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Improve the library, not the tools, to achieve timing closure

Posted: 01 Sep 2003 ?? ?Print Version ?Bookmark and Share

Keywords:physical synthesis? library? buffer up technique? gate? design tool?

Physical synthesis as a core technology is not needed everywhere, and surprisingly, by making some straightforward changes to the underlying cell library, timing closure can easily be achieved using simpler tools.

Physical synthesis is already a prevalent, albeit expensive, technology. During the mapping iteration in physical synthesis, the gates are placed and an approximate route performed. That lets the mapping better estimate the load of each gate and act accordingly. The result is a placement and global-route file.

The algorithms are necessarily approximate, since the major routing, back-annotation and timing iterations are now performed within the tool. Of course, physical synthesis is not a universal panacea; there may still be further iterations after detailed routing. But the hope is that the manual iterations will converge quickly.

In the simplest case, it is possible to use "buffer up" techniques to close timing on any circuit that only has inverters. There is one caveat: There must be enough space to grow some of the inverters. By using a simple wire load model, a coarse size grading is usually enough to minimize the effect of resizing. If cell utilization is high, then the placement area can be increased.

Why do circuits that only use inverters converge so well? The reason is that these simple cells tend naturally to have the same intrinsic (load-independent) delay, but with each size having a different slope (load-dependent) delay. Thus, the original synthesis delay can be matched by sizing alone.

Even real-world RC effects are easily catered to in the buffer-up world. In deep submicron, edge rate effects are also important. These can be managed using a simple averaging function during cell characterization that makes little difference to how the whole system converges.

Intrinsic delay

For gates with more than one input, the intrinsic delay in each gate family typically varies with drive strength, since cell libraries are designed to optimize cell area. Multiplexers and equivalence gates are good examples. During optimization, changing the gate strength (because the load was incorrectly guessed in the tool) can add large chunks of intrinsic delay, for which the only solution is to remap. Hence the need for physical synthesis, where load estimates improve with each iteration.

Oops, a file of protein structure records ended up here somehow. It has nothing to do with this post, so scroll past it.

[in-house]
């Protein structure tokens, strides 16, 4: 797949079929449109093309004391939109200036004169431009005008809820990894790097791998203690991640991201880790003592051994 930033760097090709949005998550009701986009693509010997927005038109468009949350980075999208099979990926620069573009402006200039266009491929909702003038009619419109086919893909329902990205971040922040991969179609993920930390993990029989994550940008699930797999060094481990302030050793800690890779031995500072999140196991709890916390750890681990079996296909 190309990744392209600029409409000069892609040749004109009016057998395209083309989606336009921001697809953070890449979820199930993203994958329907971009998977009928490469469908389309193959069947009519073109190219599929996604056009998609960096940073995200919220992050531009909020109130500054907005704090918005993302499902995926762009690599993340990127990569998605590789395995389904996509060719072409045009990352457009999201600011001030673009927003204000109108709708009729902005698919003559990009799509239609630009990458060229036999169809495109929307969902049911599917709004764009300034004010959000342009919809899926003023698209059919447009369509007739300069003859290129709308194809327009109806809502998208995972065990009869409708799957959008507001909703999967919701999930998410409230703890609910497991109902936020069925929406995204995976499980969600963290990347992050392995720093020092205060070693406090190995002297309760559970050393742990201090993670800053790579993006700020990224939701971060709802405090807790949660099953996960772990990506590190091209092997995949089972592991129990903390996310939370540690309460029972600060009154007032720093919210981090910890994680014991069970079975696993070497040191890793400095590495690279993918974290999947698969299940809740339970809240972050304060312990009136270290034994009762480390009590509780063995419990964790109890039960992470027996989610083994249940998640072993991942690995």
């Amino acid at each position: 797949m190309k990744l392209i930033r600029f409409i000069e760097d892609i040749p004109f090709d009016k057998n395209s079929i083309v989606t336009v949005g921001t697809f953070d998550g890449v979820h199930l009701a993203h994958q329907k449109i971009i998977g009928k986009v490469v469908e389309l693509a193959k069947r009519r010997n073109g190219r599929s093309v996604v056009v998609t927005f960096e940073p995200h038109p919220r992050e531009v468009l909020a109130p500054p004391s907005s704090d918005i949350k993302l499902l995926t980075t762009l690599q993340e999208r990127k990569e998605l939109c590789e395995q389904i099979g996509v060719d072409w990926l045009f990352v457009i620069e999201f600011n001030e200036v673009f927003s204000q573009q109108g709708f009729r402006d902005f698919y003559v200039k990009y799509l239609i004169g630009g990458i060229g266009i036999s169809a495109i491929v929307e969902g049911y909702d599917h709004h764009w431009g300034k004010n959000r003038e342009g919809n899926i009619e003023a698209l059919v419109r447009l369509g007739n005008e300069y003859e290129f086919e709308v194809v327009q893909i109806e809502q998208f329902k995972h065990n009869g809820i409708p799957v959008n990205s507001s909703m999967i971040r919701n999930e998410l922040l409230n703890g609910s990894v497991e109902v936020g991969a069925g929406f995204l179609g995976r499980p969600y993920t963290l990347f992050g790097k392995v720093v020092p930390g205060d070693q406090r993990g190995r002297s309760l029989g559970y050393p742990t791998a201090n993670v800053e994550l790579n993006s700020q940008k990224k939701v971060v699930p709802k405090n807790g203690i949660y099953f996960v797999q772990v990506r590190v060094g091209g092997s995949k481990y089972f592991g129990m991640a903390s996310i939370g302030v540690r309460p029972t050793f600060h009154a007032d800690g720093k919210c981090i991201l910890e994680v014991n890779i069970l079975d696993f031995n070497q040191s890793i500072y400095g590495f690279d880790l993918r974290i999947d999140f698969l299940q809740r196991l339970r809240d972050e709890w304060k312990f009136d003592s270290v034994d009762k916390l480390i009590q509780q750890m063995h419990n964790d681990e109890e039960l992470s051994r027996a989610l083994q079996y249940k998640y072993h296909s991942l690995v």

However, if the cell library is designed so that each gate family has the same intrinsic delay, then all cases degenerate to the simple inverter case. This requires some attention when building the library but is not difficult.

Some test cases using a standard processor (with a DSP co-processor) on 0.18?m and 0.13?m have been tried. The design contains numerous mux and exor trees, which are notoriously difficult for timing closure. Physical synthesis tools from all the CAD vendors were compared with use of the new library, DC and a standard place-and-route engine.

The results were surprising. The old toolset immediately converged to the most stringent constraints, whereas the highest speed was never met using physical synthesis, even after two or three manual iterations. Additionally, the area was significantly smaller (probably accounting for the increased speed), even though the new cell library was, in general, much larger.

The library approach not only adds an interesting way of extending the life and usage of older toolsets but, in combination with physical synthesis, could also offer a more potent solution.

- Anthony Mark Jones

EE Times





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